Extract Class

In this video, Ben and Joe illustrate the steps to safely extracting new classes. You'll learn a reliable, repeatable process for creating new classes and moving functionality into them without risking bugs in your application or failures in your ...
This is a companion discussion topic for the original entry at https://thoughtbot.com/upcase/videos/extract-class

You said there is an exercise for us, is that true?

How often do you guys parse CSV in your projects?
I know it was a simple example in this video but I’m very interested in approaches you take to avoid CSV parsing errors like encoding, col/row separator, quote_char, etc.

My current project has a feature where our Rails app parses uploaded CSV file, the file is most of the times a conversion from an excel/numbers spreadsheet. I’m on my 3rd rewrite/refactor/revision of my parser class attempt but it feels like I still miss some small gotchas with encoding and quotation.

Any tips?

Great video, as always! I had a question on the forums a couple of weeks ago with a strikingly similar example, so this was perfect timing to help me work through that question and you guys did an excellent job of easing my concerns and explaining your approach.

I have historically been afraid to remove or alter the higher level tests after this type of refactoring, but seeing you and Joe keep the tests around until they are back to green, and then changing the test to use doubles to isolate it makes perfect sense. Joe also alluded to the potential changing the constructor of the original class to take an instance of the new class as a further refactoring, so hopefully we can look forward to more videos with more details around that type of inversion of control.

Another great video guys, thanks a lot. Really glad you mentioned the issue of dependencies towards the end, and how you could simply pass a Parser into Sender instead of the CSV data. I think that makes total sense, but for me, the Sender is not really expecting a parser object, but more an object that plays the role of a RecipientList (or similar) which implements the the :recipients method.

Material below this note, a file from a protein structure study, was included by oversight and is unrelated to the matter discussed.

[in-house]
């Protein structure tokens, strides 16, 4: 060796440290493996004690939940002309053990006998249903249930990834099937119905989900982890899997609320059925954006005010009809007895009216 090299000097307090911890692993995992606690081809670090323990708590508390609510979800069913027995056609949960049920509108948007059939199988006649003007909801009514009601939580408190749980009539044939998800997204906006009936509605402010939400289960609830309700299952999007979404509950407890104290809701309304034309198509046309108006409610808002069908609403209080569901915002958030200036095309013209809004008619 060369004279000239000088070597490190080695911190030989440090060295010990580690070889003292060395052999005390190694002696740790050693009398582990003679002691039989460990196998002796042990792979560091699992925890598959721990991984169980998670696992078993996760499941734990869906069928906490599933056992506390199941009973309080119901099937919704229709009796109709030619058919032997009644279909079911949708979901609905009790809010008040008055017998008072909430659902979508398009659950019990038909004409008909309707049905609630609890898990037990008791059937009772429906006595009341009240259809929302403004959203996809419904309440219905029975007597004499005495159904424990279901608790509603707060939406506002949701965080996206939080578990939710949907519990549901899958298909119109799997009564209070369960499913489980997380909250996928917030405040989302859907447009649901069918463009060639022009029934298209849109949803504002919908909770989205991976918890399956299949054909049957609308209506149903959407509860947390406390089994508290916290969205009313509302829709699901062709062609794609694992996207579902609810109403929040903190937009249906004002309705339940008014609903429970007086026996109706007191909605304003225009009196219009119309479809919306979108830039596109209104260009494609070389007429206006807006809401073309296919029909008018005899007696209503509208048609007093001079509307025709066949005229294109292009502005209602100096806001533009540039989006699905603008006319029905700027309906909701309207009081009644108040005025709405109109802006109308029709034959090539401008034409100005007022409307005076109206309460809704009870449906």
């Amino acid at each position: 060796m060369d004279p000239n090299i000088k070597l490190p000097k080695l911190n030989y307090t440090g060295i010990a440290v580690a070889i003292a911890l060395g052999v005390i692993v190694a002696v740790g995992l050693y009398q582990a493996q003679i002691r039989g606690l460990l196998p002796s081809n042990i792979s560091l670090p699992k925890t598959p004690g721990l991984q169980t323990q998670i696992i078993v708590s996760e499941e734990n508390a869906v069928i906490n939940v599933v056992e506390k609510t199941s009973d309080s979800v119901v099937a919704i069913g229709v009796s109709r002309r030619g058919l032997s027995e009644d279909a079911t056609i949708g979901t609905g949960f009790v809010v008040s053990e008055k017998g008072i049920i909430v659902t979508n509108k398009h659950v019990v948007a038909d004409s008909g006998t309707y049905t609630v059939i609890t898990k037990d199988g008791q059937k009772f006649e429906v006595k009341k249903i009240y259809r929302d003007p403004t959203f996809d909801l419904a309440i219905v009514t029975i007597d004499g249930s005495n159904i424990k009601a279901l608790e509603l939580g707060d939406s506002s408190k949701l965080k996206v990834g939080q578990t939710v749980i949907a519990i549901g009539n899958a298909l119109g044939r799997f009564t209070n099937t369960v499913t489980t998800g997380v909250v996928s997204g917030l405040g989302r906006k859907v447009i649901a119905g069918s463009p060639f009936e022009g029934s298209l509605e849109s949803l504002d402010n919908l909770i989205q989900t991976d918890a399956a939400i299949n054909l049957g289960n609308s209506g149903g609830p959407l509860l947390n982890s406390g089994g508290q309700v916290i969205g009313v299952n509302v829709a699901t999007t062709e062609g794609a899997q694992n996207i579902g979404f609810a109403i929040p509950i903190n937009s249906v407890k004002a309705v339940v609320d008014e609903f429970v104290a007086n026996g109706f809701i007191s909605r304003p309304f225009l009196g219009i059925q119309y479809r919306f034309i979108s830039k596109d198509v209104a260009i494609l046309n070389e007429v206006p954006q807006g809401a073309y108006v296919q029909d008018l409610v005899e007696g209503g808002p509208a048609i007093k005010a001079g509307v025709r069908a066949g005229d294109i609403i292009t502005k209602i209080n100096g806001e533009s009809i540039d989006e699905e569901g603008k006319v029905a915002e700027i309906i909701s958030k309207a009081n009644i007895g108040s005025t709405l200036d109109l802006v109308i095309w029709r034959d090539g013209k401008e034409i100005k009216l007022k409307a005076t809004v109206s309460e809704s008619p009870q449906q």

That way, it just expects an object to give it an array of hashes. Then we could have CSVParser or JSONParser or whatever, that plays the RecipientList role. What do you think? (And just to say, this line of thinking is totally from just watching you guys in action over the last few weeks with this series!)

Probably I’ve been asking this for a long time now. But doesn’t adding spec_helper implies that you are not isolating that particular test from Rails? In this particular example do you actually need to load Rails to get this test passing? It’s seems that you really don’t need it. Can you elaborate on that? Great video though; I probably will keep adding questions because I spend the whole week just trying to practice what you say in there. :slight_smile:

Thanks again,

While It may be loading probably more from the stack. The slow thing is when you start hitting the database. So loading spec_helper doesn’t imply or avoid.

Also, with the new changes in rails, like adding Spring, most of the pain from loading the whole stack may be ignored, so keeping the spec_helper, is more like avoiding to manually load things like each of the files tested or libraries like factory girl.

@Cicloid Even in that case, I think that loading factoryGirl is something that for this particular refactoring is not needed. Also I prefer to just add the exact dependencies that I need if something on the performance run go wrong I will be able to see it then without traveling in the entire list of things that Rails loaded from the spec_helper but then again that’s my approach at the moment.

@jferris Any thoughts on this CSV parsing question?

HI Alex, have you thought about using the roo or importeroo gems? Especially if you’re working from Excel, it would probably be helpful to let that gem do some of the lifting for you.